Openstack is an Open Source implementation of a Cloud Infrastructure-as-a-Server (IaaS). But what does that mean and how can Openstack help?


Traditional computing is based around dedicated server hardware performing a function such as web hosting, email services or database serving. Over the years, dedicated servers have become more powerful, and their capacity is frequently underutilised. However the dedicated server still requires the same amount of electricity to power and cool it. Then Virtual Servers came along to help address this by providing the facility to have more than one virtual server on dedicated server hardware. This has helped alleviate some of the waste but there is a chance that the virtual servers will be sat idling for a high proportion of the time.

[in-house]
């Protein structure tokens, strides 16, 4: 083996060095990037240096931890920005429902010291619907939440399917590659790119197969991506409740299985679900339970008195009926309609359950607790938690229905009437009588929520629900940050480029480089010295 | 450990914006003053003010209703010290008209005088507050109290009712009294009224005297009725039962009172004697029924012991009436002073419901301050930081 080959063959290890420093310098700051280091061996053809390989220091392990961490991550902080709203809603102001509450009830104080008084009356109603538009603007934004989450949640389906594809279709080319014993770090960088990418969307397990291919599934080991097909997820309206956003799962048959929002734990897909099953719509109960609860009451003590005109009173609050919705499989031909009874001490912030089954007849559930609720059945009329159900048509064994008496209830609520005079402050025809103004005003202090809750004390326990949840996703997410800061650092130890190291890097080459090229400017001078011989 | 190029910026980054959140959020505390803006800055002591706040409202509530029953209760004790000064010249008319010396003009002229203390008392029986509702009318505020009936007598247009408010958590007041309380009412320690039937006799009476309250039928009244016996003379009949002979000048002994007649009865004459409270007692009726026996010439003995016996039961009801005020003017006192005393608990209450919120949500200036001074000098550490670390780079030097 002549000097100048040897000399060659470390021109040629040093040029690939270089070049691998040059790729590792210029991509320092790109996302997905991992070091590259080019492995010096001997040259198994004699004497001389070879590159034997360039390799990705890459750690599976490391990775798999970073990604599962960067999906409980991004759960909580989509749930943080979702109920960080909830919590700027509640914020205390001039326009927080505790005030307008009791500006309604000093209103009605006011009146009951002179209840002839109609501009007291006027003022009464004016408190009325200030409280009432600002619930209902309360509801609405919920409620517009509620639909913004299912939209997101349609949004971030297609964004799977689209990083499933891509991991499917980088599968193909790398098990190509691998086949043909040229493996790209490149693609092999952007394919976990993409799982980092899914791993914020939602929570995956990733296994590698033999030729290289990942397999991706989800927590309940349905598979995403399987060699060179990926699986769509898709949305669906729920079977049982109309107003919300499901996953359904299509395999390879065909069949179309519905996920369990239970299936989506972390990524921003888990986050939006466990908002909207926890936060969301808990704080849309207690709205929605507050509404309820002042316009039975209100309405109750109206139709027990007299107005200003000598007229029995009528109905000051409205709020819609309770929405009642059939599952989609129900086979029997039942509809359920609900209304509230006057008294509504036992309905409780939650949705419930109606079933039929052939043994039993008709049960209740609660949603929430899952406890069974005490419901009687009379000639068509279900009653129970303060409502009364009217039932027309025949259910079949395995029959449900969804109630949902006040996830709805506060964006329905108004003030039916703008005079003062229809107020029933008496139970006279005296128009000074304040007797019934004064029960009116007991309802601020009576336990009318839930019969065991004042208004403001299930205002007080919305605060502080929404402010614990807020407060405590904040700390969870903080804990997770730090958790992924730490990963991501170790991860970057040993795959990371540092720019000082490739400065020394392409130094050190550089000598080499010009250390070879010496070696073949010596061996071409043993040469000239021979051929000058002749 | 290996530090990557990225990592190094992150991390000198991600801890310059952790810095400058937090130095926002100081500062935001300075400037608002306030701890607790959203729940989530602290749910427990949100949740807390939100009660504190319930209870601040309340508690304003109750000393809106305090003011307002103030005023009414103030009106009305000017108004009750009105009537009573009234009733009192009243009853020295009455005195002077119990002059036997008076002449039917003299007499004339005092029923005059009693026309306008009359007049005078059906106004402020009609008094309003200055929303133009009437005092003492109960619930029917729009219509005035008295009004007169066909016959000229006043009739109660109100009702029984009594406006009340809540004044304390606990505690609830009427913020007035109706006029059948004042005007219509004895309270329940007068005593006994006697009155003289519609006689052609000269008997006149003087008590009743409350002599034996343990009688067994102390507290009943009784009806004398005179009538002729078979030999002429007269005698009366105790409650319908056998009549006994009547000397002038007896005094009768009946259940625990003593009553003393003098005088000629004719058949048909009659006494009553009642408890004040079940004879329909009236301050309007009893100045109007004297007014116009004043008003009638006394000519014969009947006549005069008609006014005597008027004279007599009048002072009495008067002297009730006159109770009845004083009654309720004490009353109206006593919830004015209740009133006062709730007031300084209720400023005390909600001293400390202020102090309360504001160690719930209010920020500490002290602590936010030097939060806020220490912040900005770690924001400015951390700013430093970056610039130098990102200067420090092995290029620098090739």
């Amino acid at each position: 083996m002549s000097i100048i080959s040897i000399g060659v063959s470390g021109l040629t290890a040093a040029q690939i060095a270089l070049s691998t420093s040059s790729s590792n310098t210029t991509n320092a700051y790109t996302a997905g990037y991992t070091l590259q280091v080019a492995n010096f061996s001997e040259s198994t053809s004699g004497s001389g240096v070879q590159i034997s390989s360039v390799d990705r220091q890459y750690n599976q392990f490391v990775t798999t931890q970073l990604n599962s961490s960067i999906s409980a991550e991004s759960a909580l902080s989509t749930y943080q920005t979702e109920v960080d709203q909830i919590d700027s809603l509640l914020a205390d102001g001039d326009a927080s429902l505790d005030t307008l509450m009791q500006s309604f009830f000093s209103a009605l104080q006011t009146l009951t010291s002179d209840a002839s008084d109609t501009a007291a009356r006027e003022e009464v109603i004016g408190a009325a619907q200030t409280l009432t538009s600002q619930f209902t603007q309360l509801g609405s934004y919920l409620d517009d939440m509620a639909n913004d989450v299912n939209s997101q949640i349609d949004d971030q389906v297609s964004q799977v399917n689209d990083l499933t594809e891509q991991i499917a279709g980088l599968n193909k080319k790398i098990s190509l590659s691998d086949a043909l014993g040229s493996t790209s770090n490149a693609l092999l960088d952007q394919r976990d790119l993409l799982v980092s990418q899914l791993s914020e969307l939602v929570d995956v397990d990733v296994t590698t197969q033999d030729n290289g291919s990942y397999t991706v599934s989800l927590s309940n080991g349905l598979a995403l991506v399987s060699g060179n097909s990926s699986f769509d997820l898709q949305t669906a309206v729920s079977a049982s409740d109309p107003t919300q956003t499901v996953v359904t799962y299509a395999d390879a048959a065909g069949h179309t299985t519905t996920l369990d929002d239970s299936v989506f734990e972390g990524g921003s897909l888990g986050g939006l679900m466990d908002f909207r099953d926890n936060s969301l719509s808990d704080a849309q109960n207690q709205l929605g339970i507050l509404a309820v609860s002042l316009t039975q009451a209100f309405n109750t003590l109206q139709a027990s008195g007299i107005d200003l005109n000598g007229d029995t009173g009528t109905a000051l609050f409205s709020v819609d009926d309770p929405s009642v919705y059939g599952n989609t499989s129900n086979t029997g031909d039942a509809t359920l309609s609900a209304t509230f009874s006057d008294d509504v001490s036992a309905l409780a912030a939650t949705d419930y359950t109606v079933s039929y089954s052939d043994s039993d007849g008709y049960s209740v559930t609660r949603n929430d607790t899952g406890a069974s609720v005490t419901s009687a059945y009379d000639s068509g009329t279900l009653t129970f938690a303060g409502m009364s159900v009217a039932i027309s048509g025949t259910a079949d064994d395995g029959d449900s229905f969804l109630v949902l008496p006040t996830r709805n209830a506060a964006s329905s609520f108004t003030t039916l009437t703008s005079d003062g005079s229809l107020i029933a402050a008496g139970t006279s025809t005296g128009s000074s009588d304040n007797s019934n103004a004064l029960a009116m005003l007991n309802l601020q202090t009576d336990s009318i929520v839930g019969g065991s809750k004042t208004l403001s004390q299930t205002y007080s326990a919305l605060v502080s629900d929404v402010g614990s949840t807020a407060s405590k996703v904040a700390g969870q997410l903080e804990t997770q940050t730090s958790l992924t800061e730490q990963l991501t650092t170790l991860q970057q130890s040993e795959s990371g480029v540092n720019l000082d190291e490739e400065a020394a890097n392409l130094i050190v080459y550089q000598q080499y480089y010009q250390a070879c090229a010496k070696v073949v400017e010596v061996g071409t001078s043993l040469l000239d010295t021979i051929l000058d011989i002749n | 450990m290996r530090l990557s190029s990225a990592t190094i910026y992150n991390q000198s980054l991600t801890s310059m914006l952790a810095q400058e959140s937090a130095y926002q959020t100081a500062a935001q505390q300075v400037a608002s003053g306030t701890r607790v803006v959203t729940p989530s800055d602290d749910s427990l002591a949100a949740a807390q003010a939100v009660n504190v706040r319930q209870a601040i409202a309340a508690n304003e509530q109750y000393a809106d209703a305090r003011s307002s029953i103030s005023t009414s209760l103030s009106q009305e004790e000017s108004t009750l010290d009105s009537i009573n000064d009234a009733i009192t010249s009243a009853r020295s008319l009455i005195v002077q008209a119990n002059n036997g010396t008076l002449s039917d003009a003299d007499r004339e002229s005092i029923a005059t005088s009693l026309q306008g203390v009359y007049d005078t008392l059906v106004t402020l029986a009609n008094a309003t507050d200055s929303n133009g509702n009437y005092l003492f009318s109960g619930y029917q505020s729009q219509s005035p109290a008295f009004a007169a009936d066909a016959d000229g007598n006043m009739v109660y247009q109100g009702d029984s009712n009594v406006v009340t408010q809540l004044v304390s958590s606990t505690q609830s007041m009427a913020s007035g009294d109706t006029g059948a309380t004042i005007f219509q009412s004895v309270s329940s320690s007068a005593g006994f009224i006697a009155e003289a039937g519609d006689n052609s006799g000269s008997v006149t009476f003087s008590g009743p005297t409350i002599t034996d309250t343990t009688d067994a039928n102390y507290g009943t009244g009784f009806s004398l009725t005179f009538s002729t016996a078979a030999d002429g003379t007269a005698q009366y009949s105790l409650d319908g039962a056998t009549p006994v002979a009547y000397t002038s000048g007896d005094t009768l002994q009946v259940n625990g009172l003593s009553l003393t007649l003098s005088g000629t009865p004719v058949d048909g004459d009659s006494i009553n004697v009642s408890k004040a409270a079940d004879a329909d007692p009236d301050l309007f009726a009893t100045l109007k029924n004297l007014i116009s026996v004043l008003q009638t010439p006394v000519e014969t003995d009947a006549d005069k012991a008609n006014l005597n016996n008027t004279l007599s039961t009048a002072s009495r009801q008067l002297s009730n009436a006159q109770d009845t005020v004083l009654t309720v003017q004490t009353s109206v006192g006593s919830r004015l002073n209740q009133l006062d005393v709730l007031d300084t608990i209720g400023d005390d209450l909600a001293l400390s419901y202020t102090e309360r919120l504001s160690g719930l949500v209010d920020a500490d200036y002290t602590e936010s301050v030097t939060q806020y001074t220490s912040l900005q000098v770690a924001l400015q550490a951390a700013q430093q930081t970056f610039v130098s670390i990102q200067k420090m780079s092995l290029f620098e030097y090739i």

In order to fully utilise capacity, what's needed is a method for starting and stopping virtual servers as demand increases or decreases. This is the basis for Cloud Infrastructure-as-a-Server (IaaS) and Openstack is an Open Source version of this.

There are two major components to Openstack - Nova, the computing platform and Swift, the object store. Industry heavyweights such as Rackspace, Citrix, Dell, Intel and AMD have jumped on the Openstack bandwagon to help its commercial development and drive adoption by users.

Nova provides the virtual server provisioning part, akin to Amazons EC2, with Swift providing a redundant storage solution that is independent of the virtual servers, like Amazons S3. Openstack API's provide a method of controlling the virtual servers through the use of a programming language.

As Openstack is Open Source anyone can download and create their own IaaS, and utilise a mixture of legacy dedicated hardware if desired. However, there's still a lot of work needed to make your current application Cloud aware. Openstack isn't a magic wand that you can wave at your application and suddenly it's Software-as-a-Server (SaaS).

ForLinux are currently evaluating Openstack in order to provide support for a private cloud running the Openstack platform.

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December, 2012